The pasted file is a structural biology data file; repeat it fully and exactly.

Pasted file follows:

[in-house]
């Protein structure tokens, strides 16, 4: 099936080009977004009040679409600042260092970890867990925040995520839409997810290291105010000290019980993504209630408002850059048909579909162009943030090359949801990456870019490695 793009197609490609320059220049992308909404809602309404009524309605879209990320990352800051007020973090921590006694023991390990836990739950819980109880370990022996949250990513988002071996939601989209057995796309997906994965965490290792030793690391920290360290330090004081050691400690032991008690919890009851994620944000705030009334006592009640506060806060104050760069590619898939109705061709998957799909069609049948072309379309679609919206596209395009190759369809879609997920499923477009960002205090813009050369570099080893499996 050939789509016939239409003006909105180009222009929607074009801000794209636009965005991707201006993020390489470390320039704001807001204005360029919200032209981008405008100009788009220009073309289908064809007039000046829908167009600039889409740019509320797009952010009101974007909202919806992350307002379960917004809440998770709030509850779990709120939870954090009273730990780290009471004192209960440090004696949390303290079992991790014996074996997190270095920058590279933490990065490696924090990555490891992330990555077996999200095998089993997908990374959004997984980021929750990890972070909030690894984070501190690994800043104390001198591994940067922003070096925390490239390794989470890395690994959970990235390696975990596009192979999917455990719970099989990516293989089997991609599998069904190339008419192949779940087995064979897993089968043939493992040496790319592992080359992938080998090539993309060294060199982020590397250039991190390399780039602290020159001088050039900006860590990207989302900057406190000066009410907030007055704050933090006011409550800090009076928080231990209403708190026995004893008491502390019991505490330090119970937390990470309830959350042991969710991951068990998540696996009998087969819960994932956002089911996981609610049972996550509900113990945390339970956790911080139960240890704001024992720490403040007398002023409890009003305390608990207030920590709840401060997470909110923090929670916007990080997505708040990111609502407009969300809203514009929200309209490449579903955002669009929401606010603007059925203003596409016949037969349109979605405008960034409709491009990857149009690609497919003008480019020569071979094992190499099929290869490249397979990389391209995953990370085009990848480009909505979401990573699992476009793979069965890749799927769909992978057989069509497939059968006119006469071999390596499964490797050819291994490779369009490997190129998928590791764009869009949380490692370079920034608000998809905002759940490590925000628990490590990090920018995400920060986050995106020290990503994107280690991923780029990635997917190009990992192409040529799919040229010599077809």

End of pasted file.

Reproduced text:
[in-house]
């Protein structure tokens, strides 16, 4: 099936080009977004009040679409600042260092970890867990925040995520839409997810290291105010000290019980993504209630408002850059048909579909162009943030090359949801990456870019490695 793009197609490609320059220049992308909404809602309404009524309605879209990320990352800051007020973090921590006694023991390990836990739950819980109880370990022996949250990513988002071996939601989209057995796309997906994965965490290792030793690391920290360290330090004081050691400690032991008690919890009851994620944000705030009334006592009640506060806060104050760069590619898939109705061709998957799909069609049948072309379309679609919206596209395009190759369809879609997920499923477009960002205090813009050369570099080893499996 050939789509016939239409003006909105180009222009929607074009801000794209636009965005991707201006993020390489470390320039704001807001204005360029919200032209981008405008100009788009220009073309289908064809007039000046829908167009600039889409740019509320797009952010009101974007909202919806992350307002379960917004809440998770709030509850779990709120939870954090009273730990780290009471004192209960440090004696949390303290079992991790014996074996997190270095920058590279933490990065490696924090990555490891992330990555077996999200095998089993997908990374959004997984980021929750990890972070909030690894984070501190690994800043104390001198591994940067922003070096925390490239390794989470890395690994959970990235390696975990596009192979999917455990719970099989990516293989089997991609599998069904190339008419192949779940087995064979897993089968043939493992040496790319592992080359992938080998090539993309060294060199982020590397250039991190390399780039602290020159001088050039900006860590990207989302900057406190000066009410907030007055704050933090006011409550800090009076928080231990209403708190026995004893008491502390019991505490330090119970937390990470309830959350042991969710991951068990998540696996009998087969819960994932956002089911996981609610049972996550509900113990945390339970956790911080139960240890704001024992720490403040007398002023409890009003305390608990207030920590709840401060997470909110923090929670916007990080997505708040990111609502407009969300809203514009929200309209490449579903955002669009929401606010603007059925203003596409016949037969349109979605405008960034409709491009990857149009690609497919003008480019020569071979094992190499099929290869490249397979990389391209995953990370085009990848480009909505979401990573699992476009793979069965890749799927769909992978057989069509497939059968006119006469071999390596499964490797050819291994490779369009490997190129998928590791764009869009949380490692370079920034608000998809905002759940490590925000628990490590990090920018995400920060986050995106020290990503994107280690991923780029990635997917190009990992192409040529799919040229010599077809």